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Odd but true: Bullying starts at home
IT might seem shocking to many, but truth be told, kids get their impulse to bully at home.
During a workshop at the Family Congress 2012, Rafael Dionisio, a resource person from Love Institute, stressed the influence of family life on the tendency of some children to bully others.
“It starts at home. We have to check the environment at home.”
What drives bullying behavior
Dionisio, who was bullied himself for years, said kids act out bullying because of certain realities at home.
Unknowingly, kids take out stress felt at home on smaller or less aggressive classmates in school.
Some factors or reasons behind bullying could include: lack of self-confidence, envy, entitlement and poor role models at home, and passing the buck.
Signs of a low self-esteem
Dionisio said a child’s low self-esteem could push him to prove “himself” by bullying others, if for example, parents exert extraordinary pressure on the child to perform well in school or in sports and he is unable to cope.
Even at a young age, envy could be a strong motivator for bad behavior. When a sibling is perceived to be a “favorite” of either parent, a child can react by initially bullying this brother or sister, before picking on other kids in school or in the play ground.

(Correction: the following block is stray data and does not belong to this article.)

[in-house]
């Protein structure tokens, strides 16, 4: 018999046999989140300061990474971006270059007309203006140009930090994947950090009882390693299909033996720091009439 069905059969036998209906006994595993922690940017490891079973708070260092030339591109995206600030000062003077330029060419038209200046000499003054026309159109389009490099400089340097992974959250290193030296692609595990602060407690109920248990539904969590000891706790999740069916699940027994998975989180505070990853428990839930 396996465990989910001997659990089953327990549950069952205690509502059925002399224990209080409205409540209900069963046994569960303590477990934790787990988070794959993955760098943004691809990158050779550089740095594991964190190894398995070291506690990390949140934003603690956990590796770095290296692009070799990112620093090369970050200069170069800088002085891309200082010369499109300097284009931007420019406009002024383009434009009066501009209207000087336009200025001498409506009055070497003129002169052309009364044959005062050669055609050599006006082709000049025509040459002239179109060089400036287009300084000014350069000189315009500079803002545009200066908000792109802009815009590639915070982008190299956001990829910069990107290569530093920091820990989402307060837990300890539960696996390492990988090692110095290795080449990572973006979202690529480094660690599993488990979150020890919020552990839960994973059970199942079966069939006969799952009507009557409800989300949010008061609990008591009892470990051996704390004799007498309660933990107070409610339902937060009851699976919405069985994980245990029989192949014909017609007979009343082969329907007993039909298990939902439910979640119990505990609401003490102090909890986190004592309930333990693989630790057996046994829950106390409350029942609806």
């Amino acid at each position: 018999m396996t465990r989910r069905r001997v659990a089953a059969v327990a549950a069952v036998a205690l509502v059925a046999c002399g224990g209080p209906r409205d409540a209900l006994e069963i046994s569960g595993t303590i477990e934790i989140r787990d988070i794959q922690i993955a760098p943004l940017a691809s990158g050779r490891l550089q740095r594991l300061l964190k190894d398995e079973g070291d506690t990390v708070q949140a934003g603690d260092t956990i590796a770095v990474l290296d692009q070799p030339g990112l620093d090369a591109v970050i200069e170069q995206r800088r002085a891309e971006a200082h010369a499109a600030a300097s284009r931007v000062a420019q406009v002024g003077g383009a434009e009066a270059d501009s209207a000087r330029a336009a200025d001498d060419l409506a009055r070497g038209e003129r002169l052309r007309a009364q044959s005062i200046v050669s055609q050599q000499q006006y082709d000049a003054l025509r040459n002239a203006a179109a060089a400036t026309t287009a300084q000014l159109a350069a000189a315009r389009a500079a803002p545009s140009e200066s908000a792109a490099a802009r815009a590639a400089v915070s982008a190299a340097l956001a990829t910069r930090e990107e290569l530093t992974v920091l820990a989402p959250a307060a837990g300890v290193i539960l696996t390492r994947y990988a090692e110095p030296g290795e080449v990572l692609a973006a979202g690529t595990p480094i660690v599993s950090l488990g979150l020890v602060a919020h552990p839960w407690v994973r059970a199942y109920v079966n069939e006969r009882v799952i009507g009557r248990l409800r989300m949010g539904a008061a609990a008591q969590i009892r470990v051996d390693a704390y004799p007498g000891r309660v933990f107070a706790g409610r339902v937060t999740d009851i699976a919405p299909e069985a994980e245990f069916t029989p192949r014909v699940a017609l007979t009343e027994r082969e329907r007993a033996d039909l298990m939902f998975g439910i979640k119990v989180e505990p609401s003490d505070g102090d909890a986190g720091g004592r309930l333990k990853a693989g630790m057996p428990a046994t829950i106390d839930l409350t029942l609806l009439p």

Dionisio shared that growing up, he felt inferior to his naturally studious younger brother, whom he ended up bullying.
Parents’ bad behavior exposed
More perceptive than adults make them out to be, kids zero in on their parents’ behavior towards people of lower socio-economic standing like the household help, and make it the template for treating others.
So if parents verbally and possibly, physically abuse their household help, children will think this is the normal way of dealing with others, even in school.
According to Dionisio, the bullying mechanism also functions like a dynamic in the corporate setting where the boss will scold the vice-president; the vice-president will pass on the buck to his staff; the staff will eventually go home and kick his dog out of frustration.
When a child has to deal with stress and unexpressed anger at home, he goes to school and looks for a weaker person to vent his frustration on.
The entire context of bullying shows that there is more than meets the eye, with the role of the family continuing to play a central role in how kids grow up. (Nirva’ana Ella Delacruz)